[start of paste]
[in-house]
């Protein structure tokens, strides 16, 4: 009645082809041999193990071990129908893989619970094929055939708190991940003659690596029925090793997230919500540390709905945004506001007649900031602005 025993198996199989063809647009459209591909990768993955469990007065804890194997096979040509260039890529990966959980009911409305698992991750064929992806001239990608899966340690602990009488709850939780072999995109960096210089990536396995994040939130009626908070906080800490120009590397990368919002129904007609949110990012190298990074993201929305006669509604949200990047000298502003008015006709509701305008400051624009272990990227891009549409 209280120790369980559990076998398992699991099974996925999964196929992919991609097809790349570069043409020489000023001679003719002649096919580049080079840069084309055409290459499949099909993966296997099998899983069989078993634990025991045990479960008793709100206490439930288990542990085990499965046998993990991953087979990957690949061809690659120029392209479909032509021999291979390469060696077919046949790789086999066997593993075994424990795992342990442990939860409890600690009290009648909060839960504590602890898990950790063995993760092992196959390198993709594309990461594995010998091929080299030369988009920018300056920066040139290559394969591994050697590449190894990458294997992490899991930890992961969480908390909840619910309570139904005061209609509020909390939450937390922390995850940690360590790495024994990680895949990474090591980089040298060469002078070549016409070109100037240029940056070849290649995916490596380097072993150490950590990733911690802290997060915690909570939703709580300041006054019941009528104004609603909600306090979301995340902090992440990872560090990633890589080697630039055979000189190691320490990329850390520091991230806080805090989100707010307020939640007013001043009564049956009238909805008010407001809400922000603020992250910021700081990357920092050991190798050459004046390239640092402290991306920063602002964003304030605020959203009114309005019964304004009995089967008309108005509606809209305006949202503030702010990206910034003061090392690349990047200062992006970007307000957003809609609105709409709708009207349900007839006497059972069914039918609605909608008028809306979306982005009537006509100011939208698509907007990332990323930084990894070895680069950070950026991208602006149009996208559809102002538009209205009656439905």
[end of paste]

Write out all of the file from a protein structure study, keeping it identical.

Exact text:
[in-house]
């Protein structure tokens, strides 16, 4: 009645082809041999193990071990129908893989619970094929055939708190991940003659690596029925090793997230919500540390709905945004506001007649900031602005 025993198996199989063809647009459209591909990768993955469990007065804890194997096979040509260039890529990966959980009911409305698992991750064929992806001239990608899966340690602990009488709850939780072999995109960096210089990536396995994040939130009626908070906080800490120009590397990368919002129904007609949110990012190298990074993201929305006669509604949200990047000298502003008015006709509701305008400051624009272990990227891009549409 209280120790369980559990076998398992699991099974996925999964196929992919991609097809790349570069043409020489000023001679003719002649096919580049080079840069084309055409290459499949099909993966296997099998899983069989078993634990025991045990479960008793709100206490439930288990542990085990499965046998993990991953087979990957690949061809690659120029392209479909032509021999291979390469060696077919046949790789086999066997593993075994424990795992342990442990939860409890600690009290009648909060839960504590602890898990950790063995993760092992196959390198993709594309990461594995010998091929080299030369988009920018300056920066040139290559394969591994050697590449190894990458294997992490899991930890992961969480908390909840619910309570139904005061209609509020909390939450937390922390995850940690360590790495024994990680895949990474090591980089040298060469002078070549016409070109100037240029940056070849290649995916490596380097072993150490950590990733911690802290997060915690909570939703709580300041006054019941009528104004609603909600306090979301995340902090992440990872560090990633890589080697630039055979000189190691320490990329850390520091991230806080805090989100707010307020939640007013001043009564049956009238909805008010407001809400922000603020992250910021700081990357920092050991190798050459004046390239640092402290991306920063602002964003304030605020959203009114309005019964304004009995089967008309108005509606809209305006949202503030702010990206910034003061090392690349990047200062992006970007307000957003809609609105709409709708009207349900007839006497059972069914039918609605909608008028809306979306982005009537006509100011939208698509907007990332990323930084990894070895680069950070950026991208602006149009996208559809102002538009209205009656439905």